The phone suffered from many of the issues that other Windows 7 phones had during this period, offering no way to expand upon the base memory and a slow internet browser that was not compatible with Flash. It also felt a little bit cheap to the touch, especially at the rear of the phone. However, it did have its positives. In terms of screen quality, there were no better phones running Windows 7 at launch that the Omnia, which allowed for superior gaming and media viewing experiences. The interface was also nice and responsive, showing that the phone was more than capable of comfortably running the new OS, even if it was not quite at the level of the company’s Android output.
Dell Venue Pro
Following the initial flurry of activity surrounding the launch of Windows 7 for phones in October 2010, November saw another three releases that aimed to bolster the ranks for Microsoft. Dell’s only offering was the Venue Pro, which offered a 4.1 inch screen that was amongst the largest of the Windows 7 phones. The phone was hampered by early launch issues, with many early adopters finding that their headphone jacks weren’t working properly and that Wi-Fi connectivity was an issue.
Despite this, it held a big trump card over most of the other Windows 7 phones as it allowed for the user to expand the default memory, which made it popular amongst people who weren’t happy with the 8 or 16GB that was available on the other devices. Furthermore, following that snafu at launch, most users were very happy with the build quality of the phone, with many going on to claim it was the most well-constructed of the Windows 7 phones. However, it didn’t sell as well as some of its contemporaries, perhaps because Dell was not quite as established in the market.
HTC 7 Surround
HTC continued gaining a reputation as the most ardent early adopters of the Windows 7 technology, releasing another phone in November 2010 to go along the three it had launched in October. The phone was more widely available in the United States than the Mozart, which it shared any similarities to, and was not restricted to one carrier. This made it the more popular choice, despite the fact that it seemed to have a number of issues that weren’t present with the Mozart.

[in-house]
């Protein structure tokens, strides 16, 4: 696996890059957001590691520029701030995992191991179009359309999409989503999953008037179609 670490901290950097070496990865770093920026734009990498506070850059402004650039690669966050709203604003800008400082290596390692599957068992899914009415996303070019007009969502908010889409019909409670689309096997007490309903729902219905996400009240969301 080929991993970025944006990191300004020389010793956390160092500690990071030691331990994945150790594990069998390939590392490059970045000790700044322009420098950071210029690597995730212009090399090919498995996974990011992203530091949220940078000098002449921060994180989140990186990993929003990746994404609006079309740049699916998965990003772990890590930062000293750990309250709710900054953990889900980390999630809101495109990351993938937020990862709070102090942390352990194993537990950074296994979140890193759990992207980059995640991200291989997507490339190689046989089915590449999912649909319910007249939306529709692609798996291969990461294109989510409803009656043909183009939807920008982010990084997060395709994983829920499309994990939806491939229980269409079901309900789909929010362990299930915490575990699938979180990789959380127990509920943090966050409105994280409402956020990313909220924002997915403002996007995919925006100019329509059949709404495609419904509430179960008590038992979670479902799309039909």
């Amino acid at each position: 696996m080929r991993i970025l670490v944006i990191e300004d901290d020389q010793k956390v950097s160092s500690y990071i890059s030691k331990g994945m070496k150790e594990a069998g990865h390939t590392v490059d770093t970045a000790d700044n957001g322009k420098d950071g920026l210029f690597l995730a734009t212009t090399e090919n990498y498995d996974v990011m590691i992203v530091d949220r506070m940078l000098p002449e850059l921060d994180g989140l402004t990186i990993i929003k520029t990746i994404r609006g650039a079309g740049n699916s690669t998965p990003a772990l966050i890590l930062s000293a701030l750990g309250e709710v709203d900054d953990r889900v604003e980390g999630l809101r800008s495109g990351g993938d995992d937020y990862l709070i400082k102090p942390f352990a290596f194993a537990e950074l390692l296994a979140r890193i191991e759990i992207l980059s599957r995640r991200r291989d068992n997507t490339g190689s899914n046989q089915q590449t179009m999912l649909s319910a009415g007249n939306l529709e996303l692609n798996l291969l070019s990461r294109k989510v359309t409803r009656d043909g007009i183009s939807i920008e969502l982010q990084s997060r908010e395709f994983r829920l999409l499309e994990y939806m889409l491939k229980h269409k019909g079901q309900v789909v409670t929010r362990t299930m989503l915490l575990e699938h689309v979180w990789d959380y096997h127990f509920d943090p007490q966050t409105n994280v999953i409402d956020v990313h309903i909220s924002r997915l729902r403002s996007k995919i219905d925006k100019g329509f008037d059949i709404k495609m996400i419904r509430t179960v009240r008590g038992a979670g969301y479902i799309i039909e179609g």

For one, a number of reviewers bemoaned the quality of the speakers, claiming that they weren’t good enough to account for the extra weight that was added to the device. The camera also came under some scrutiny, particularly because some of the earlier HTC Windows 7 phones sported superior offerings in this aspect. There were plus points though, as the build quality was exceptional and the phone ran Windows 7 extremely smoothly. However, it simply didn’t offer much that the earlier HTC phones didn’t already have.
Samsung quickly followed up the Omnia with the Focus, with the phone receiving a fairly positive reception when it was first released. It was generally considered to be something of a ‘Jack of all trades’ offering decent quality in every area without really excelling in any of them, but also without failing in any area either.
Despite this, there were still some issues. Although the phone allowed for memory expansion with a Micro SD, many users found that this was difficult to access and that they experienced problems when trying to install the card onto their phones. The build quality also came under scrutiny, with some claiming it felt a little plastic, though structural issues were generally not a problem. Still, it as a solid offering and was amongst the best of the early Windows phones because it offered a little bit of something for everyone.
HTC 7 Pro
It was another couple of months before the final phone in the Windows 7 line was released, with the HTC 7 Pro arriving in January of 2011. The phone was marketed towards business people and professionals, which limited its scope immediately and put it against the likes of the Blackberry right off the bat. It also came with a physical keyboard, which some may have seen as a benefit, but was generally considered a little bit gimmicky for the standard user, especially as the keyboard itself was of a fairly low quality.
If did have its positives though, as the battery life was exceptional when stacked up against the other Windows 7 phones, plus the build, sound and screen quality were all at the top of the class. As such, it really came down to personal preference with the phone, with those wanting a more traditional smartphone tending to plump for one of the other offerings.
The Bottom Line
The launch line-up for Windows 7 was fairly strong, without any of the phones truly standing out as spectacular. They all offered a certain level of quality, though without the branding that the likes of Apple could offer it was always going to be something of an uphill slog for Microsoft to establish a solid foothold in the market right off the bat.
It wasn’t until about a year later, when the company struck up a deal with Nokia, that the Windows mobile operating system truly became a force to be reckoned with. Still, those early adopters were pleased to find that Windows 7 ran surprisingly smoothly on those first phones, likely due to the fact that Microsoft required a minimum spec level before they would allow a phone to run the software. Though none of the choices stood out as being amazing, there were also no phones that had to be avoided. As such, it could be considered a solid launch line-up that laid the foundations for the flurry of activity that would come when Windows 7.5 was released.